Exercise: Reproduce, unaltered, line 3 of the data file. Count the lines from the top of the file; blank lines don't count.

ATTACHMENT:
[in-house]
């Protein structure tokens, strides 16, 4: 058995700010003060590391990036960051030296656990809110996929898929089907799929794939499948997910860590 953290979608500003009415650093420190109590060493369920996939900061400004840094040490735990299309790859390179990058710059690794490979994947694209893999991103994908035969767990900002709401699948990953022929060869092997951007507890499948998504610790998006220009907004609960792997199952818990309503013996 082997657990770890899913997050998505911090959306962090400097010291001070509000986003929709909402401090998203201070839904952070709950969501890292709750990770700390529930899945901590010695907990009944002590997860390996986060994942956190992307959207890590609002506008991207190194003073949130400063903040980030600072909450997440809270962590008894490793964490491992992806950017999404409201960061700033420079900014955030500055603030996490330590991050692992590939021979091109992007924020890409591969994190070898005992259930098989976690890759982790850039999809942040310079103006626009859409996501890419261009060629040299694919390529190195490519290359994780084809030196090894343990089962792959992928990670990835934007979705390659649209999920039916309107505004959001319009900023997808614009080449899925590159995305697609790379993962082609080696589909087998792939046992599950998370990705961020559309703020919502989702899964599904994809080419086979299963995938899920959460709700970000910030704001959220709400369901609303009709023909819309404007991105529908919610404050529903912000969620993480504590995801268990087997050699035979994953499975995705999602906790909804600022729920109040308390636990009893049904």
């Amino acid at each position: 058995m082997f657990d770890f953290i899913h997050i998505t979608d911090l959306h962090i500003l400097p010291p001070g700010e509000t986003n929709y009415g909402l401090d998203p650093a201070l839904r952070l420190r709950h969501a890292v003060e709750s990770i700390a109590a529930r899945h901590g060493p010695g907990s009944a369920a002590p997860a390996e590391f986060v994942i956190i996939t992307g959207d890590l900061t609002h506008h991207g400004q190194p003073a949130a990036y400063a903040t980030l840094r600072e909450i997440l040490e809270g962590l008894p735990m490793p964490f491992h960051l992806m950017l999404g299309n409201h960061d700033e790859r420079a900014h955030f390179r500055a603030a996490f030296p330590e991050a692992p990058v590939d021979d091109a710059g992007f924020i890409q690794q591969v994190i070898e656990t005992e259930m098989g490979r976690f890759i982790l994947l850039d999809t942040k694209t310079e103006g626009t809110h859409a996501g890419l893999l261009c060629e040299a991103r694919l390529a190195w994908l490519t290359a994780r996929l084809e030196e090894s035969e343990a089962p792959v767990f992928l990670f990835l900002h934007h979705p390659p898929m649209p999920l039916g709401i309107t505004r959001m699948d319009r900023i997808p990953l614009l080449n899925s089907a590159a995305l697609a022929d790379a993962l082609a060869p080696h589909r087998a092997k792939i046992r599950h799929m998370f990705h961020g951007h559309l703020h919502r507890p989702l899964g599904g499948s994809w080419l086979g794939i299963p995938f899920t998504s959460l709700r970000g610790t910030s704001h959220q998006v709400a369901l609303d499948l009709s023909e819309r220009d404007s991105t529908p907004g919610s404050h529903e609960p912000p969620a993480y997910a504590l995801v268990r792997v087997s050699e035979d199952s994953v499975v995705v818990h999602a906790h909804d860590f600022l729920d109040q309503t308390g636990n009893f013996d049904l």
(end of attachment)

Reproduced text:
């Amino acid at each position: 058995m082997f657990d770890f953290i899913h997050i998505t979608d911090l959306h962090i500003l400097p010291p001070g700010e509000t986003n929709y009415g909402l401090d998203p650093a201070l839904r952070l420190r709950h969501a890292v003060e709750s990770i700390a109590a529930r899945h901590g060493p010695g907990s009944a369920a002590p997860a390996e590391f986060v994942i956190i996939t992307g959207d890590l900061t609002h506008h991207g400004q190194p003073a949130a990036y400063a903040t980030l840094r600072e909450i997440l040490e809270g962590l008894p735990m490793p964490f491992h960051l992806m950017l999404g299309n409201h960061d700033e790859r420079a900014h955030f390179r500055a603030a996490f030296p330590e991050a692992p990058v590939d021979d091109a710059g992007f924020i890409q690794q591969v994190i070898e656990t005992e259930m098989g490979r976690f890759i982790l994947l850039d999809t942040k694209t310079e103006g626009t809110h859409a996501g890419l893999l261009c060629e040299a991103r694919l390529a190195w994908l490519t290359a994780r996929l084809e030196e090894s035969e343990a089962p792959v767990f992928l990670f990835l900002h934007h979705p390659p898929m649209p999920l039916g709401i309107t505004r959001m699948d319009r900023i997808p990953l614009l080449n899925s089907a590159a995305l697609a022929d790379a993962l082609a060869p080696h589909r087998a092997k792939i046992r599950h799929m998370f990705h961020g951007h559309l703020h919502r507890p989702l899964g599904g499948s994809w080419l086979g794939i299963p995938f899920t998504s959460l709700r970000g610790t910030s704001h959220q998006v709400a369901l609303d499948l009709s023909e819309r220009d404007s991105t529908p907004g919610s404050h529903e609960p912000p969620a993480y997910a504590l995801v268990r792997v087997s050699e035979d199952s994953v499975v995705v818990h999602a906790h909804d860590f600022l729920d109040q309503t308390g636990n009893f013996d049904l």